2 November 2005
New Climate Studies Predict Dire Future
by Kate Melville
Two new studies released this week paint a gloomy picture of a planet changed beyond recognition by the impact of climate change. The first study, from the Lawrence Livermore National Laboratory, looked at the likely outcomes if fossil fuels continue to be used as they are now until depleted. Using a coupled climate and carbon cycle model to look at global climate and carbon cycle changes, the researchers found that the earth would warm by an average of 8 degrees Celsius (14 degrees Fahrenheit) by the year 2300. The big increase in temperatures would cause the disappearance of the polar ice caps and sea levels would rise by around 7 meters (22 feet).
Govindasamy Bala, lead author of the study, appearing in the American Meteorological Society's Journal of Climate, said that the estimates of temperature rise might be understated. "The temperature estimate is actually conservative because the model didn't take into consideration changing land use such as deforestation and build out of cities into outlying wilderness areas," he said. Bala believes that in the polar regions alone, the temperature could spike more than 20 degrees Celsius, forcing the land in the region to change from ice and tundra to boreal forests.
Some of the uncertainty relates to the degree that soil and living biomass would act as net carbon sinks. While they can extract a significant amount of carbon dioxide from the burning of fossil fuels, the real scenario might be quite different. "The land ecosystem would not take up as much carbon dioxide as the model assumes," Bala said. "In fact in the model, it takes up much more carbon than it would in the real world because the model did not have nitrogen/nutrient limitations to uptake. We also didn't take into account land use changes, such as the clearing of forests."
The oceans don't fare any better in the new model, with predictions that about 80 percent of carbon dioxide will end up in the oceans, making them more acidic. The rise in temperature of the oceans coupled with the increased acidity would be especially harmful to marine organisms with shells and skeletal material made out of calcium carbonate. Calcium carbonate organisms, such as coral, serve as climate-stabilizers, Bala explained. When the organisms die, their shells and skeletons settle to the ocean floor, where some dissolve and some are buried in sediments. These deposits help regulate the chemistry of the ocean and the amount of carbon dioxide in the atmosphere. The extinction of these climate-stabilizing marine organisms could further exacerbate the problems already predicted.
Bala has little time for climate change skeptics. "Even if people don't believe in it today, the evidence will be there in 20 years," he said. "These are long-term problems." He said the 2003 European heat wave and the 2005 Atlantic hurricane season were examples of extreme climate change. "We definitely know we are going to warm over the next 300 years," he concluded. "In reality, we may be worse off than we predict."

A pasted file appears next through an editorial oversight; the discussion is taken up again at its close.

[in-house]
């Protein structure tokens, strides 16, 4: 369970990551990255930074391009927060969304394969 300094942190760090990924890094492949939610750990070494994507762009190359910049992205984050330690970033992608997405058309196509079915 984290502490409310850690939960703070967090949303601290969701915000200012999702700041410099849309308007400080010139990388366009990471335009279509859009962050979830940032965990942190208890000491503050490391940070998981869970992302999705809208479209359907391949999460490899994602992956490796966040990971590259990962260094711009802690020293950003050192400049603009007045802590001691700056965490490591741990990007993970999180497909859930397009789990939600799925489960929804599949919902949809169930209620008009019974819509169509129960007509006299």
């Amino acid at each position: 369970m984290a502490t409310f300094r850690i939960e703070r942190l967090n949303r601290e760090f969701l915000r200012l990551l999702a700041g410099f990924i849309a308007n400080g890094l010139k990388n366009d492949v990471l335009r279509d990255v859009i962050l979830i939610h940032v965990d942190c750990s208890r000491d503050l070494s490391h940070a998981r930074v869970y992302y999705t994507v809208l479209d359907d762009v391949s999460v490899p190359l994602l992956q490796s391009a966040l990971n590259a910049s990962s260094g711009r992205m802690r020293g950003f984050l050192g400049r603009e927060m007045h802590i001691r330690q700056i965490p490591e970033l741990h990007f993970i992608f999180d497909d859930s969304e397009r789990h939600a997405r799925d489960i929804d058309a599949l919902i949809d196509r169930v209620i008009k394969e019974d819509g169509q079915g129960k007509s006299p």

The second study, from the Harvard Medical School, looked at how climate change might affect the health of humans and ecosystems, and the economic impact these changes might have. The study was funded by reinsurance giant Swiss Re, who believe that the insurance industry will be a key player in absorbing risk and helping society and business to adapt.
The study's lead author, Dr. Paul Epstein, believes that climate change will have profound effects on health. "We found that impacts of climate change are likely to lead to ramifications that overlap in several areas including our health, our economy and the natural systems on which we depend. Analysis of the potential ripple effects stemming from an unstable climate shows the need for more sustainable practices to safeguard and insure a healthy future," he said.
Epstein's report contains 10 case studies that outline current effects of climate change with regard to infectious diseases such as malaria, West Nile virus, Lyme disease and asthma; extreme weather events such as heat waves and floods; and ecosystems such as forests, agriculture, marine habitat and water. Economic implications as well as possible near-future impacts are projected for each case. The study shows that warming and extreme weather affect the breeding and range of disease vectors such as mosquitoes responsible for malaria, which currently kills 3,000 African children a day, and West Nile virus, which cost the U.S. $500 million in 1999. Lyme disease, the most widespread vector-borne disease, is currently increasing in North America as winters warm and ticks proliferate. The study notes that the area suitable for tick habitat will increase by 213 percent by the 2080s. The report also finds that ragweed pollen growth, stimulated by increasing levels of carbon dioxide, may be contributing to the rising incidence of asthma.
The study was co-sponsored by the United Nations Development Program, an organization concerned that the effects of climate change will be felt most by those in developing nations. "While developed nations are not immune to the impacts of climate change, those populations that are already struggling with myriad social challenges will bear the greatest brunt of climate change," said UN Environment Program Manager Dr. Charles McNeill.
Source: Lawrence Livermore National Laboratory, Harvard Medical School